On Monday, April 27, the U.S. Supreme Court ruled that health insurers can collect funding related to the risk-corridors provisions of the Affordable Care Act, in a victory for health insurers. Following the announcement of the ruling AHIP, America’s Health Insurance Plans, the umbrella nationwide association for health insurers, praised the 8-1 ruling, as did ACAP, the Association for Community Affiliated Plans, which represents 75 safety-net health plans nationwide. Both associations are based in Washington, D.C.
As the Associated Press’s Mark Sherman wrote on Monday morning, “The Supreme Court ruled Monday that insurance companies can collect $12 billion from the federal government to cover their losses in the early years of the health care law championed by President Barack Obama. Insurers are entitled to the money under a provision of the “Obamacare” health law that promised the companies a financial cushion for losses they might incur by selling coverage to people in the marketplaces created by the health care law, the justices said by an 8-1 vote.”
Further, Sherman wrote, “The program only lasted three years, but Congress inserted a provision in the Health and Human Services Department’s spending bills from 2015 to 2017 to limit payments under the “risk corridors” program. Both the Obama and Trump administrations had argued that the provision means the government has no obligation to pay. But Justice Sonia Sotomayor said in her opinion for the court that the congressional action was not sufficient to repeal the government’s commitment to pay. “These holdings reflect a principle as old as the Nation itself: The Government should honor its obligations,” Sotomayor wrote.”
Meanwhile, a non-bylined Reuters report noted that “The 8-1 ruling authored by liberal Justice Sonia Sotomayor paves the way for a significant one-time cash infusion for major companies such as Humana Inc, Anthem Inc and Centene Corp. The justices reversed a lower court's ruling that Congress had suspended the government's obligation to make such payments. The court agreed with insurers that said that the lower court ruling, if allowed to stand, would have let the government pull a "bait-and-switch" and withhold money the companies were promised. ‘The government should honor its obligations,’ Sotomayor wrote. Conservative Justice Samuel Alito was the sole dissenter, saying the court's ruling ‘has the effect of providing a massive bailout for insurance companies that took a calculated risk and lost.’”
As the Reuters report noted, “Moda Health Plan Inc and other insurers that sued to try to compel the U.S. Department of Health and Human Services (HHS) to make the payments have said the government was supposed to help them recover from early losses they suffered after the 2010 passage of the Affordable Care Act (ACA) under Democratic former President Barack Obama…. Unlike other court cases involving Obamacare, this dispute concerned only payments to insurers and did not directly challenge the law itself.”’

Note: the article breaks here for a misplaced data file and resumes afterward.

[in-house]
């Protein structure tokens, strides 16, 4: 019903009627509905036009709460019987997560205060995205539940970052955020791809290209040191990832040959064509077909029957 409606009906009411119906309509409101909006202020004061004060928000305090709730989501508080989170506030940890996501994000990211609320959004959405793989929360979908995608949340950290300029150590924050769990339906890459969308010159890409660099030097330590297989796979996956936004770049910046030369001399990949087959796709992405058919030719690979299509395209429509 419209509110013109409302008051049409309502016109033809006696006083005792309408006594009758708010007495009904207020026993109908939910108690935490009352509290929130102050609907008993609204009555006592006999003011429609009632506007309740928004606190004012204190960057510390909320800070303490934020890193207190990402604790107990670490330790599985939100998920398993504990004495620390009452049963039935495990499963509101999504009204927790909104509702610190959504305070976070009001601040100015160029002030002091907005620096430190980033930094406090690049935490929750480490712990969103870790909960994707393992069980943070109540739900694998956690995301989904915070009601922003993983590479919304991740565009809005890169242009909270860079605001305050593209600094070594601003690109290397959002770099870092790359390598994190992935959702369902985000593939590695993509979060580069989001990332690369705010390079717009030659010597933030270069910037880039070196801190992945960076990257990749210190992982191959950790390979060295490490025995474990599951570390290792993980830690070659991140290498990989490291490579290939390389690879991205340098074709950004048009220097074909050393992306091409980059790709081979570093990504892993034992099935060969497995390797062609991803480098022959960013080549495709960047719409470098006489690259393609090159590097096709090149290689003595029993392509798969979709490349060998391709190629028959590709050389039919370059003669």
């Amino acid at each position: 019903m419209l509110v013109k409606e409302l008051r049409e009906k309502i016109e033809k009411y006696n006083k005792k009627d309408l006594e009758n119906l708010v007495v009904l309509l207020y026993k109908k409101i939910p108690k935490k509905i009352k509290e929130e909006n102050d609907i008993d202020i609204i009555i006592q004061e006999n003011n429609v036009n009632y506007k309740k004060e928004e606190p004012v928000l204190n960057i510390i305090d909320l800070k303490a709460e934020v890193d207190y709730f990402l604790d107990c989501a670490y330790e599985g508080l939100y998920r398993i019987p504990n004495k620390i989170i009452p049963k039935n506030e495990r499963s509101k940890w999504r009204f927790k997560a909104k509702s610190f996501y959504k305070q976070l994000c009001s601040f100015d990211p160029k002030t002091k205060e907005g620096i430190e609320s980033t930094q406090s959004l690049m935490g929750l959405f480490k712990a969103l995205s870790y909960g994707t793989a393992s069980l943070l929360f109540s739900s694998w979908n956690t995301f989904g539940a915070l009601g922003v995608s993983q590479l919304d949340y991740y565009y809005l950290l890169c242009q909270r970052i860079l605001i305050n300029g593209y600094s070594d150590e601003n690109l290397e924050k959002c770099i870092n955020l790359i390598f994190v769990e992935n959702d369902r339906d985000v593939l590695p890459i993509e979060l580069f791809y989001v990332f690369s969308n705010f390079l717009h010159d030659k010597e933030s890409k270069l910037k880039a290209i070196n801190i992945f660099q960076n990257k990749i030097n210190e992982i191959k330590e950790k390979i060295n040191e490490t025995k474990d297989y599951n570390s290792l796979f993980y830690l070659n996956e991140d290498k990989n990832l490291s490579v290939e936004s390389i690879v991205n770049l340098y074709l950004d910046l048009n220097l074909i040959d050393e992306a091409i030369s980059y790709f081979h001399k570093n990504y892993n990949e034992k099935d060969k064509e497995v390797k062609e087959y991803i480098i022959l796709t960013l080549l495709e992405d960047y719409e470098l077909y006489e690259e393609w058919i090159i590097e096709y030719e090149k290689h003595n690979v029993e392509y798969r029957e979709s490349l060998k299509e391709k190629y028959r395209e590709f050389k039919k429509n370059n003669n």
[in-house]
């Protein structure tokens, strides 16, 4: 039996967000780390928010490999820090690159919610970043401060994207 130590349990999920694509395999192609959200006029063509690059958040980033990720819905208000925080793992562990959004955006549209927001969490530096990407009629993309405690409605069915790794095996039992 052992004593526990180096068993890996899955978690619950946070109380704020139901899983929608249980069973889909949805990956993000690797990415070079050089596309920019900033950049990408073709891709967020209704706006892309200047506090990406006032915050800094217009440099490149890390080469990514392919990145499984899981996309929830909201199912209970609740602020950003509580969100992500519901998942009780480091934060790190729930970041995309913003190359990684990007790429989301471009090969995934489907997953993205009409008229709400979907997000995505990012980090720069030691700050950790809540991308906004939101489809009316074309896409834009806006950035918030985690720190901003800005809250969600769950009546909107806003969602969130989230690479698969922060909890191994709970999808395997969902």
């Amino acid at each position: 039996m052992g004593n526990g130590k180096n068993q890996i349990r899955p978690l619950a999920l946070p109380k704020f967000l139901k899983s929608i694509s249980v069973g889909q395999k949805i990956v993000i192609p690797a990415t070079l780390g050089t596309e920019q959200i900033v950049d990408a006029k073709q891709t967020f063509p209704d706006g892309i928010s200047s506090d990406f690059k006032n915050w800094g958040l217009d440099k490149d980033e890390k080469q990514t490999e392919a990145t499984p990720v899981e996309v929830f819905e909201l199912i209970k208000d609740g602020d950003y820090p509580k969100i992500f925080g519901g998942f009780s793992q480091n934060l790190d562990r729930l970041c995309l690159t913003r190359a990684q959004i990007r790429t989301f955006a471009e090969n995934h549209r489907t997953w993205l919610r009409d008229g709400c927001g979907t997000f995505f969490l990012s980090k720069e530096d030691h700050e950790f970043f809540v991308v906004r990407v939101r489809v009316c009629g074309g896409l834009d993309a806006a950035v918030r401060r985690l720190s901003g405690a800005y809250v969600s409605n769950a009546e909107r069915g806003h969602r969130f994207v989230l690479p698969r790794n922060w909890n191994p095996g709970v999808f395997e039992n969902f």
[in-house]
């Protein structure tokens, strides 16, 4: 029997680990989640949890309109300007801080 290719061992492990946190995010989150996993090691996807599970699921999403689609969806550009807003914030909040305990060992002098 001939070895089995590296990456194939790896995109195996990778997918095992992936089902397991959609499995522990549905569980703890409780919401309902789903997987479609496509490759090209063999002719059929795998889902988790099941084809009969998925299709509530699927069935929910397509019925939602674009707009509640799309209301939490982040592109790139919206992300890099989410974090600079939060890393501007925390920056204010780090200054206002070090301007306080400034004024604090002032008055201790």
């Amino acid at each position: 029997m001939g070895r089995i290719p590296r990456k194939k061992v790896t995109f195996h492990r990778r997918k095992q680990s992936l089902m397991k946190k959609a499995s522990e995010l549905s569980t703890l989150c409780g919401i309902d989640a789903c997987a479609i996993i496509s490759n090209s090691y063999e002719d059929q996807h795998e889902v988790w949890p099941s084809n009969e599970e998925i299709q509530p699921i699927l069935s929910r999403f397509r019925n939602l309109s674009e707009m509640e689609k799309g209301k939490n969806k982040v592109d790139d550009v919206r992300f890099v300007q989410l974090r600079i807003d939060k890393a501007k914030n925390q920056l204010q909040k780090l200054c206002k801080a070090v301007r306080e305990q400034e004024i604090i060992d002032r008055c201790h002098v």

The Reuters article noted that “Other insurers involved in the case included Blue Cross and Blue Shield of North Carolina, Maine Community Health Options and Land of Lincoln Mutual Health Insurance Company. Payments would have come through the law's so-called risk corridor program designed to mitigate insurers' risks from 2014 to 2016, when they sold coverage to previously uninsured people through exchanges established under Obamacare.”
Health insurer associations praise ruling
In response to the decision, AHIP released a statement attributed to its president and CEO, Matt Eyles, regarding the decision in Maine Community Health Options v. United States, regarding the government’s responsibility to pay the 2014-16 transitional risk corridor payments statutorily required in the Affordable Care Act individual and small group markets. The statement began, “Millions of Americans rely on the individual and small group markets for their coverage and care, and they deserve a steady market that provides them with affordable choices. Health insurance providers are focused on delivering for them, and they depend on the federal government to be a fair and reliable business partner committed to the same goal.”
Further, Eyles said, “The federal government made a clear commitment in the interest of building stable markets and making coverage more affordable for individuals and small employers. Health insurance providers kept their commitments while incurring substantial losses. Today’s decision, as the Supreme Court observes, reflects ‘a principle as old as the Nation itself: The Government should honor its obligations.’ We appreciate that today’s Supreme Court 8-1 decision ensures that the federal government honors the obligations it made for services the private sector already delivered.”
In addition, ACAP released a statement attributed to its CEO, Margaret A. Murray. Murray stated that “The Supreme Court’s decision today upholds the integrity of the full faith and credit clause. It emphasizes the argument we have made all along—the government can’t renege on an unambiguous commitment in Federal law. ACAP-member plans entered the Marketplace with the clear understanding that risk corridor payments would take place as set forth in Federal law,” Murray said. “The government reneged, but our plans didn’t. They provided quality, affordable care to millions of Americans only to have the government leave them unpaid bills totaling hundreds of millions of dollars.”
“It’s absurd to ask health plans – or anyone else doing business with the United States government – to price in the notion that Congress might arbitrarily walk away from commitments it makes in Federal law. We’re relieved the Supreme Court agrees.